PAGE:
My aim is to analyse the meaning of private life focusing on the clauses which, in the terms of the Romanian Criminal Code, make some intrusions into private life aspects not to be qualified as crimes. Within my analysis, in order to create an eloquent comparison, I will draw your attention to some meaningful solutions given by the Romanian Courts of Law and by the European Court of Human Rights.Nowadays, it can be easily noticed that people have a big appetite for information. Having this in mind, it is clear that there is a high risk of intrusions into private life. The doctrine has found that there is no dull or negligible information for the human curiosity (Pavel & Turianu, 1996, pp. 10-11). I like to start by mentioning that this crime is provided for in the Article 226 of Romanian Criminal Code, and it has no correspondent in the previous Code.

According to Article 2 of the 1989 Convention on the Rights of the Child, ‘States […] shall respect and ensure the rights […] to each child within their jurisdiction without discrimination of any kind, irrespective of the child’s or his or her parent’s or legal guardian’s race, colour, sex, language, religion, political or other opinion, national, ethnic or social origin, property, disability, birth or other status’. 

1. Introduction

The Polish constitutional crisis, also referred to as the rule of law and democracy crisis (Ash, 2016; Berendt, 2016; Schulz, 2016; Veser, 2015), centres primarily on the paralysis of the Constitutional Tribunal. The Constitutional Tribunal, a sole guardian of the Constitution, has found itself in a stalemate since autumn 2015 when the Law and Justice Party (PiS) came into power. The conservative Party has crippled the Tribunal by the non-acceptance of the three Tribunal’s judges elected by the previous Sejm (Lower Chamber of the Polish Parliament) and by the amendments to the Constitutional Tribunal Act, which effectively disabled its functioning. Such actions have provoked vociferous domestic and international reactions. For instance, it has triggered the following reactions: widespread protests around Poland, the creation of the Committee for the Defence of Democracy, criticism espoused by academics and NGOs, the ’debate about Poland’ in the European Parliament, the initiation of the unprecedented EU Commission procedure under 2014 Rule of Law Framework, and the unfavourable for the Polish government Venice Commission Opinion.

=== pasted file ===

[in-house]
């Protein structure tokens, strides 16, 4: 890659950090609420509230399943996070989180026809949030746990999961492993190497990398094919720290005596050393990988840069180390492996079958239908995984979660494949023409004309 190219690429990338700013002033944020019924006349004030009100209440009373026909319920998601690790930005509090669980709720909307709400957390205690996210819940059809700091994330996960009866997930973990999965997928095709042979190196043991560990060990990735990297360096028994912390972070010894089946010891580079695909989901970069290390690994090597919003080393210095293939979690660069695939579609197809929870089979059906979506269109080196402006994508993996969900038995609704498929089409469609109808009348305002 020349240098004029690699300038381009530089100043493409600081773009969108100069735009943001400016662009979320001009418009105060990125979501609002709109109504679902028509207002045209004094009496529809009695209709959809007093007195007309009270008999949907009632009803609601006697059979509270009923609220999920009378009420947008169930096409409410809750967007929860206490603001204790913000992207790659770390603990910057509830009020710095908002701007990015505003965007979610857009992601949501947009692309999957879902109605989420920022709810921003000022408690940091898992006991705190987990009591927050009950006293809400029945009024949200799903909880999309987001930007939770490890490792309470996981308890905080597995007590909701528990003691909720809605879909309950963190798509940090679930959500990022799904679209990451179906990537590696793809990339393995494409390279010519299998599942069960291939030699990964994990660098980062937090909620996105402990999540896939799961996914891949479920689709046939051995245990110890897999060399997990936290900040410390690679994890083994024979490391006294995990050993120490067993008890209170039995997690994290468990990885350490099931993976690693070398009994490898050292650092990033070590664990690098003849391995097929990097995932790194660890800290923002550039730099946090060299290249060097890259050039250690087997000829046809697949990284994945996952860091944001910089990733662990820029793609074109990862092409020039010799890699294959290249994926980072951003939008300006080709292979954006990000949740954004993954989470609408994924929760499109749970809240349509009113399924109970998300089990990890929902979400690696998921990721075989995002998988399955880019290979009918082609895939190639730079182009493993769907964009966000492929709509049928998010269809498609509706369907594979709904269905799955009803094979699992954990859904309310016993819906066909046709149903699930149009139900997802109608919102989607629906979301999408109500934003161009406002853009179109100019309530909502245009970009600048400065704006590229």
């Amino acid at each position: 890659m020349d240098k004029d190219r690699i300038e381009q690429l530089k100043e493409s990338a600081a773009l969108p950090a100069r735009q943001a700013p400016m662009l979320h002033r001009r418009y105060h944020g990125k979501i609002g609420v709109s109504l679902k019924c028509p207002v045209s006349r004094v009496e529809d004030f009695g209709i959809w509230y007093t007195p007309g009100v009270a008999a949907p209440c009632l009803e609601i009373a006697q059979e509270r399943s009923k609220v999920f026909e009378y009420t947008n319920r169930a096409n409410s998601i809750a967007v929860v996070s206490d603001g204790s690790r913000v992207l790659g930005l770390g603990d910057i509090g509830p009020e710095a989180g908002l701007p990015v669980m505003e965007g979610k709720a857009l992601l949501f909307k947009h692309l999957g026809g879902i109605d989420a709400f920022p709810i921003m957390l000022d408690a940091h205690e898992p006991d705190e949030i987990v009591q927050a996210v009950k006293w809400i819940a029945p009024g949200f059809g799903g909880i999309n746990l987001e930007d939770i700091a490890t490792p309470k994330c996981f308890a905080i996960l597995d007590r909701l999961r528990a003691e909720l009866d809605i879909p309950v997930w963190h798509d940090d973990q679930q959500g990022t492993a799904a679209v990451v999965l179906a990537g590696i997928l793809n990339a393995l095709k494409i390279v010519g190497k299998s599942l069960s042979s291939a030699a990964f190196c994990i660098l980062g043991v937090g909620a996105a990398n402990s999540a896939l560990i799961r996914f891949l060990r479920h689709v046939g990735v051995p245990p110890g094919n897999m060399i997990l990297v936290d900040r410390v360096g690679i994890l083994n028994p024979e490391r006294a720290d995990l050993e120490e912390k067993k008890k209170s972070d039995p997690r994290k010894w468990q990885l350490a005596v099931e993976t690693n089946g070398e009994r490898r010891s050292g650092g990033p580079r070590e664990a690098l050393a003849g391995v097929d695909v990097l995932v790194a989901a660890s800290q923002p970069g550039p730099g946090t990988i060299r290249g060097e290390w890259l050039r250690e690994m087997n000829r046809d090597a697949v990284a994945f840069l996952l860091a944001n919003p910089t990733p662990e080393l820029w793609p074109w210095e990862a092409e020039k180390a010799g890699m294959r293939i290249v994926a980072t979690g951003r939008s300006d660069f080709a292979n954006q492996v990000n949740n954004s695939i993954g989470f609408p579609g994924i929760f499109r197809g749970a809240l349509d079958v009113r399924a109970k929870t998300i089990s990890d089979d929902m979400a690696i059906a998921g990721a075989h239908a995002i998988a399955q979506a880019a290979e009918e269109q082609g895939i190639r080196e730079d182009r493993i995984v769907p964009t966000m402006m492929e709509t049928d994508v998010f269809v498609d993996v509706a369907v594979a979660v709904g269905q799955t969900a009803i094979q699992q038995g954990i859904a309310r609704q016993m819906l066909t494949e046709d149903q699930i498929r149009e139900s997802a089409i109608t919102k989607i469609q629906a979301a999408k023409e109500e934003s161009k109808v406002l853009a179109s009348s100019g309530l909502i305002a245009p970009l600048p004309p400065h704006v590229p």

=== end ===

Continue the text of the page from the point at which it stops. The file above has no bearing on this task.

In the European context, as well as in the national one, corruption has always represented an antisocial, unethical, and illegal behaviour affecting the welfare of the society by favouring the interests of a limited number of individuals. 

As our democratic society aims towards an ideology based on liberty and progression, normality is highly associated with a fast growth of the living standards and the wellbeing of the community. Consequently, this leads to an accelerating desire for swift enrichment, gaining personal advantage and material assets. In this manner, what we define as ‘normality’ gains its significance through the necessity of possessing something. The sensible question which may arise is whether non-participation in the process of stopping corruption and our indifference make us co-authors or participants in crimes, or our endeavors to combat this phenomenon is a benefit to the whole society?

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